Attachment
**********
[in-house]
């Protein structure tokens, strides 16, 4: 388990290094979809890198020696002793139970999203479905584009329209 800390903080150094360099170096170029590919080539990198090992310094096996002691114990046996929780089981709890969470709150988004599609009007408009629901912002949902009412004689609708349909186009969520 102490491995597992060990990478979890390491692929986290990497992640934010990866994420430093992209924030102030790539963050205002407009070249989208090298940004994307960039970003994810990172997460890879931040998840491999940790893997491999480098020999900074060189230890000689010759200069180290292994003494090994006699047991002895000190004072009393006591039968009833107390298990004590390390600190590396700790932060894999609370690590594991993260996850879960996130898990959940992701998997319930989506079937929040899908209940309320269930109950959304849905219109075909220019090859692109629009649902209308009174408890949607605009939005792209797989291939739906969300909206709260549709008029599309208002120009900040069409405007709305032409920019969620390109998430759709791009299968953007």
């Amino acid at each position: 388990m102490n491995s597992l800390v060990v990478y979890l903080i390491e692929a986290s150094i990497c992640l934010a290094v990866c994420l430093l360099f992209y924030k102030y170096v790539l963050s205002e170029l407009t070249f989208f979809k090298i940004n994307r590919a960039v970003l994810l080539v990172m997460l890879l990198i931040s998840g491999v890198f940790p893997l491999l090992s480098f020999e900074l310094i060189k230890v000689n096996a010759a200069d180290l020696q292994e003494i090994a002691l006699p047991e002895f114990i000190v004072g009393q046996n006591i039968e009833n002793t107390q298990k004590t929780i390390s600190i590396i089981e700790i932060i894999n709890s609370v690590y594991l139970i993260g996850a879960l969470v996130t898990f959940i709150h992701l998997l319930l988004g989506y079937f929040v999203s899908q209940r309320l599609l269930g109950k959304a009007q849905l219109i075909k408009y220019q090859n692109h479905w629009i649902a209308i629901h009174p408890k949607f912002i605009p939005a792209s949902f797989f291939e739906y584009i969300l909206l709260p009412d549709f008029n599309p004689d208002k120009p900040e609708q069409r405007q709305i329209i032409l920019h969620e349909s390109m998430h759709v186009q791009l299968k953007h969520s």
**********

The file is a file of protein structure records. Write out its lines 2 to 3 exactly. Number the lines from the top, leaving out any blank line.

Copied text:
């Protein structure tokens, strides 16, 4: 388990290094979809890198020696002793139970999203479905584009329209 800390903080150094360099170096170029590919080539990198090992310094096996002691114990046996929780089981709890969470709150988004599609009007408009629901912002949902009412004689609708349909186009969520 102490491995597992060990990478979890390491692929986290990497992640934010990866994420430093992209924030102030790539963050205002407009070249989208090298940004994307960039970003994810990172997460890879931040998840491999940790893997491999480098020999900074060189230890000689010759200069180290292994003494090994006699047991002895000190004072009393006591039968009833107390298990004590390390600190590396700790932060894999609370690590594991993260996850879960996130898990959940992701998997319930989506079937929040899908209940309320269930109950959304849905219109075909220019090859692109629009649902209308009174408890949607605009939005792209797989291939739906969300909206709260549709008029599309208002120009900040069409405007709305032409920019969620390109998430759709791009299968953007």
């Amino acid at each position: 388990m102490n491995s597992l800390v060990v990478y979890l903080i390491e692929a986290s150094i990497c992640l934010a290094v990866c994420l430093l360099f992209y924030k102030y170096v790539l963050s205002e170029l407009t070249f989208f979809k090298i940004n994307r590919a960039v970003l994810l080539v990172m997460l890879l990198i931040s998840g491999v890198f940790p893997l491999l090992s480098f020999e900074l310094i060189k230890v000689n096996a010759a200069d180290l020696q292994e003494i090994a002691l006699p047991e002895f114990i000190v004072g009393q046996n006591i039968e009833n002793t107390q298990k004590t929780i390390s600190i590396i089981e700790i932060i894999n709890s609370v690590y594991l139970i993260g996850a879960l969470v996130t898990f959940i709150h992701l998997l319930l988004g989506y079937f929040v999203s899908q209940r309320l599609l269930g109950k959304a009007q849905l219109i075909k408009y220019q090859n692109h479905w629009i649902a209308i629901h009174p408890k949607f912002i605009p939005a792209s949902f797989f291939e739906y584009i969300l909206l709260p009412d549709f008029n599309p004689d208002k120009p900040e609708q069409r405007q709305i329209i032409l920019h969620e349909s390109m998430h759709v186009q791009l299968k953007h969520s």